September 23, 2008
Producers for Sem Must File By State
By STEVEN CHURCH
Read previous stories and court filings about SemGroup.tulsaworld.com/semgroup
SemGroup LP has won court approval for rules limiting how many lawsuits that small oil producers in and around Texas can file against the oil transporter to collect about $393 million they are owed.
The producers, who have not been paid for oil they sold Tulsa- based SemGroup in June and July, must work together to file one group suit per state, according to an order filed Thursday in U.S. Bankruptcy Court in Wilmington, Del., by Judge Brendan L. Shannon.
"It gives the company some breathing room," said SemGroup attorney Martin Sosland in an interview. "Instead of having to run to court several times a week, we now have a process in place."
Since filing for bankruptcy July 22, SemGroup and its 24 affiliates have battled oil producers whose sales are given special repayment protections by state laws. Shannon's ruling replaces at least one class action and several other cases with 11 new lawsuits, one for each state where SemGroup bought oil or gas, to be filed by Oct. 7.
"It effectively cuts out anybody from doing anything outside of the procedures," said attorney Hartley Martyn, who filed a class- action lawsuit against SemGroup on behalf of oil producers in Oklahoma.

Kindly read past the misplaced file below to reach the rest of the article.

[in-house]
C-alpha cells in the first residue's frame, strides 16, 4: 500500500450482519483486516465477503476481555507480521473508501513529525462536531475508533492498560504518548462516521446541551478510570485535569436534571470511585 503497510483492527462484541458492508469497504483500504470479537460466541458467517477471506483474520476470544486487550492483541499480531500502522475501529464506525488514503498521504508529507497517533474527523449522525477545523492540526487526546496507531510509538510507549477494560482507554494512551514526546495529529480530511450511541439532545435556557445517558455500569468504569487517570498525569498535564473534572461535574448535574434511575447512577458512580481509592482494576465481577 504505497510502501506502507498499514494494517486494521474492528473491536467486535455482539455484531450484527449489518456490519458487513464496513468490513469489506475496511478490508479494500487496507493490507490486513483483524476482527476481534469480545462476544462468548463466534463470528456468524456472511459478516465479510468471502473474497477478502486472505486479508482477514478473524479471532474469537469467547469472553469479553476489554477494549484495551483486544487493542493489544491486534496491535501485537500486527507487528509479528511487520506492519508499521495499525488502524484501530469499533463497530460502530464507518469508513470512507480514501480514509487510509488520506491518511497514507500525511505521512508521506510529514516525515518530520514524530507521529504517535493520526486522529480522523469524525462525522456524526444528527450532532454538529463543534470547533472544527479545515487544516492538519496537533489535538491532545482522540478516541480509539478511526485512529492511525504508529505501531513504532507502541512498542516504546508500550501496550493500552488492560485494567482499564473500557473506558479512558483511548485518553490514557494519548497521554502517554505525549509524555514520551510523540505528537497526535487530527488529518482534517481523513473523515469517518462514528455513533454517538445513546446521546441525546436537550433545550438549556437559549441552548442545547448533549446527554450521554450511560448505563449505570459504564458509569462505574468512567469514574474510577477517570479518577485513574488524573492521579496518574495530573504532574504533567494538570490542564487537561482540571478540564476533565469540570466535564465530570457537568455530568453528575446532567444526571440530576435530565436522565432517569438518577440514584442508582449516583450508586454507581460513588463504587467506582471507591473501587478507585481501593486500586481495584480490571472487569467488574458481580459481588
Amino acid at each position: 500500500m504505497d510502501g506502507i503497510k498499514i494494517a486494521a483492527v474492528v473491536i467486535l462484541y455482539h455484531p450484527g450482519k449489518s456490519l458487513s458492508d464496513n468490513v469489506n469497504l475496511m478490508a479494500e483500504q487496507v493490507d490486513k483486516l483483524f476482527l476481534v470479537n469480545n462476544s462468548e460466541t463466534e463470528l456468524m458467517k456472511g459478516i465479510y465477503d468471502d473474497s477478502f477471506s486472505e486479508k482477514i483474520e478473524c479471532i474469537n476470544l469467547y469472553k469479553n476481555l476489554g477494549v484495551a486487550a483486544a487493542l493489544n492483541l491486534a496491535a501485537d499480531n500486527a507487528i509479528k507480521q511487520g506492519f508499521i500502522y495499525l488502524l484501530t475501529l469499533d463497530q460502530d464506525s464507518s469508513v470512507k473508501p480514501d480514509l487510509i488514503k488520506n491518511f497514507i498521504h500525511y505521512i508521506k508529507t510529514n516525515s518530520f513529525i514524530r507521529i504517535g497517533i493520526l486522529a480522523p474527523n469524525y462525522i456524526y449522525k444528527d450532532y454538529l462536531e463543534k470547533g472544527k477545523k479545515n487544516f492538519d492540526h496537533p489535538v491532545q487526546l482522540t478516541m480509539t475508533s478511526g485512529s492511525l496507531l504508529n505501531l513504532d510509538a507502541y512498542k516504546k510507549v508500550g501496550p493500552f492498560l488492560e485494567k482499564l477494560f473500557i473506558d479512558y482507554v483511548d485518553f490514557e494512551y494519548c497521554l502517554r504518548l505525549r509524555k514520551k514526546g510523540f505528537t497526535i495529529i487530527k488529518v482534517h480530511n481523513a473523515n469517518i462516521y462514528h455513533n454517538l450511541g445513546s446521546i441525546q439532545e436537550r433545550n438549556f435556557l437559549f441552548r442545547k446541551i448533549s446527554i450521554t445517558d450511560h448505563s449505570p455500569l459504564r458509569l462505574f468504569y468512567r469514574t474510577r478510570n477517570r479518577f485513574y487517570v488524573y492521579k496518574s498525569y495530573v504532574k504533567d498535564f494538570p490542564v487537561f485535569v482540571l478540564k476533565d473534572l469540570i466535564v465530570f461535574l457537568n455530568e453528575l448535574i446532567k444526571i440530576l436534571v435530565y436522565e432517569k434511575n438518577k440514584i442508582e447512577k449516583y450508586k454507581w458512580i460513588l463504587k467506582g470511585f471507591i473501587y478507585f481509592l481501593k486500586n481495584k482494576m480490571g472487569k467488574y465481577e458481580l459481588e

Under U.S. bankruptcy code, lawsuits like the one Martyn filed cannot proceed without permission from a judge. Shannon's order sets up rules to automatically allow the suits from the 11 states to go forward.
Lawyers for the producers "are going to meet and hopefully work out a complaint that everybody can agree on," Martyn said.
The oil producers have battled company lenders and other creditors over who will be paid first once SemGroup either shuts down and liquidates its assets in bankruptcy, or reorganizes.
Because of the different laws protecting crude oil sales, the priority of payments may vary from state to state. Although the U.S. bankruptcy code is federal, judges sometimes use state laws to settle disputes that arise in the course of a case, including questions about who is paid first.
SemGroup has about $460 million in cash, part of which will be used to finish a pipeline project that may be sold for a $100 million profit once completed, chief restructuring officer Lisa Donahue said in court. The 12-inch, 550-mile crude oil pipeline will run from near Platteville, Colo., to SemCrude's terminal in Cushing.
Originally published by STEVEN CHURCH Bloomberg News.
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